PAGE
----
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1979-1987 : Mr Major’s Written Parliamentary Answer on Blind-Deaf Persons

Below is the text of Mr Major's written Parliamentary Answer on Blind-Deaf Persons on 12th December 1986.


Mrs. Renée Short Asked the Secretary of State for Social Services (1) how many blind-deaf children are born each year; how many schools in England and Wales can at present offer suitable education for blind-deaf children either on a day or boarding basis; and what support for families is available when a deaf-blind child is living at home;

(2) what special training is available for teachers and carers, respectively, working with deaf-blind children; and what proposals he has to make such provision freely available for all those who need it;

(3) what training is available at present for young people who are deaf-blind to enable them to develop their skills; and if he will list the training centres at present available with the number of places in each;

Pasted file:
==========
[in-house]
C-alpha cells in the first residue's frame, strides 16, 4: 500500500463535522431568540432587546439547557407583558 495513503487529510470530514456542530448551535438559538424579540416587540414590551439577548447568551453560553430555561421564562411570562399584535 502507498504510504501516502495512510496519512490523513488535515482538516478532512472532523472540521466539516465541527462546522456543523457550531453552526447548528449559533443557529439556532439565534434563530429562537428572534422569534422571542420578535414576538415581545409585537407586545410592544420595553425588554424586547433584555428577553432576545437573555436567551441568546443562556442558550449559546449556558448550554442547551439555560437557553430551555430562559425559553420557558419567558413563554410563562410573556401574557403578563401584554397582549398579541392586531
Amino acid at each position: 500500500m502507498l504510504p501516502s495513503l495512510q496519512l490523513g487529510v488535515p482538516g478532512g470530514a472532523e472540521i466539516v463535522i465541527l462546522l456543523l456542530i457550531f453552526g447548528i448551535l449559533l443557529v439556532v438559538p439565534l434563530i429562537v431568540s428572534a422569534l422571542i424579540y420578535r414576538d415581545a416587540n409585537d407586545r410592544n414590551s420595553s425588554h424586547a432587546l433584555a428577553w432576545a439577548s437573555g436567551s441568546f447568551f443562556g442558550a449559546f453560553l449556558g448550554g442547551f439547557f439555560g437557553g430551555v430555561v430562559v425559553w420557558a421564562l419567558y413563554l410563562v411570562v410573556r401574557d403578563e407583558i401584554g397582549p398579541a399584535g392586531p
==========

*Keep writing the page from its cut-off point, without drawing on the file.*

(4) if he will make sufficient resources available to ensure that no blind-deaf person will have to enter a mental handicap hospital if his family can no longer care for him at home.

Mr. Major Statistics are not available in the form requested but there is a copy in the Library of the Department's publication "Registered Blind and Partially Sighted Persons at 31 March 1982 (England)." This contains information, by age band, on people registered blind with additional handicap, including hearing impairment, but the figures are regarded as under-estimates.

The Department has made it clear in guidance issued to health and local authorities, which are the main statutory providers of services for disabled people, that services for the most vulnerable groups in the community, including sensorily impaired people, should have priority. It is for individual health and local authorities to determine local priorities in the light of their statutory responsibilities and local circumstances. The Department does not routinely collect specific information about resources and facilities provided for particular client groups.

The role of voluntary organisations, such as SENSE, with their family resource centres and training centre for deaf-blind young adults, is of particular importance. Last year the Department gave grants totalling £30,000 towards voluntary activities in this field and further applications are under consideration.

Education and teacher training are matters for my right hon. Friend the Secretary of State for Education and Science.